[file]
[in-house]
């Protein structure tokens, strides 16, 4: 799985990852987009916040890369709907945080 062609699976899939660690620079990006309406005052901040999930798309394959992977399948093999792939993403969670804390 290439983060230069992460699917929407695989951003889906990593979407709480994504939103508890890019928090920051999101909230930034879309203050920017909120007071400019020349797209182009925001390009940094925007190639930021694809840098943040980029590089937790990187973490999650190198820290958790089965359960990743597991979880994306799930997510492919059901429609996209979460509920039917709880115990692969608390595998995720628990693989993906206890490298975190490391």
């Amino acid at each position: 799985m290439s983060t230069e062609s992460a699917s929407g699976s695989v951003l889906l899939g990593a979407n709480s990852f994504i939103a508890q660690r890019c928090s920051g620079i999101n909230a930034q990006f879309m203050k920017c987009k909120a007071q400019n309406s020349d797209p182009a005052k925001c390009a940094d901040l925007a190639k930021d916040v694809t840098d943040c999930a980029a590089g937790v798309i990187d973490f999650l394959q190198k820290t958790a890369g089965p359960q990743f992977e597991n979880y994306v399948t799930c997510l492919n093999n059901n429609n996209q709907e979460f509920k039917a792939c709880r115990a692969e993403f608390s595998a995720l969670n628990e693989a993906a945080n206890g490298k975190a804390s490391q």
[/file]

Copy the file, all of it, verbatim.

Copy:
[in-house]
């Protein structure tokens, strides 16, 4: 799985990852987009916040890369709907945080 062609699976899939660690620079990006309406005052901040999930798309394959992977399948093999792939993403969670804390 290439983060230069992460699917929407695989951003889906990593979407709480994504939103508890890019928090920051999101909230930034879309203050920017909120007071400019020349797209182009925001390009940094925007190639930021694809840098943040980029590089937790990187973490999650190198820290958790089965359960990743597991979880994306799930997510492919059901429609996209979460509920039917709880115990692969608390595998995720628990693989993906206890490298975190490391």
């Amino acid at each position: 799985m290439s983060t230069e062609s992460a699917s929407g699976s695989v951003l889906l899939g990593a979407n709480s990852f994504i939103a508890q660690r890019c928090s920051g620079i999101n909230a930034q990006f879309m203050k920017c987009k909120a007071q400019n309406s020349d797209p182009a005052k925001c390009a940094d901040l925007a190639k930021d916040v694809t840098d943040c999930a980029a590089g937790v798309i990187d973490f999650l394959q190198k820290t958790a890369g089965p359960q990743f992977e597991n979880y994306v399948t799930c997510l492919n093999n059901n429609n996209q709907e979460f509920k039917a792939c709880r115990a692969e993403f608390s595998a995720l969670n628990e693989a993906a945080n206890g490298k975190a804390s490391q």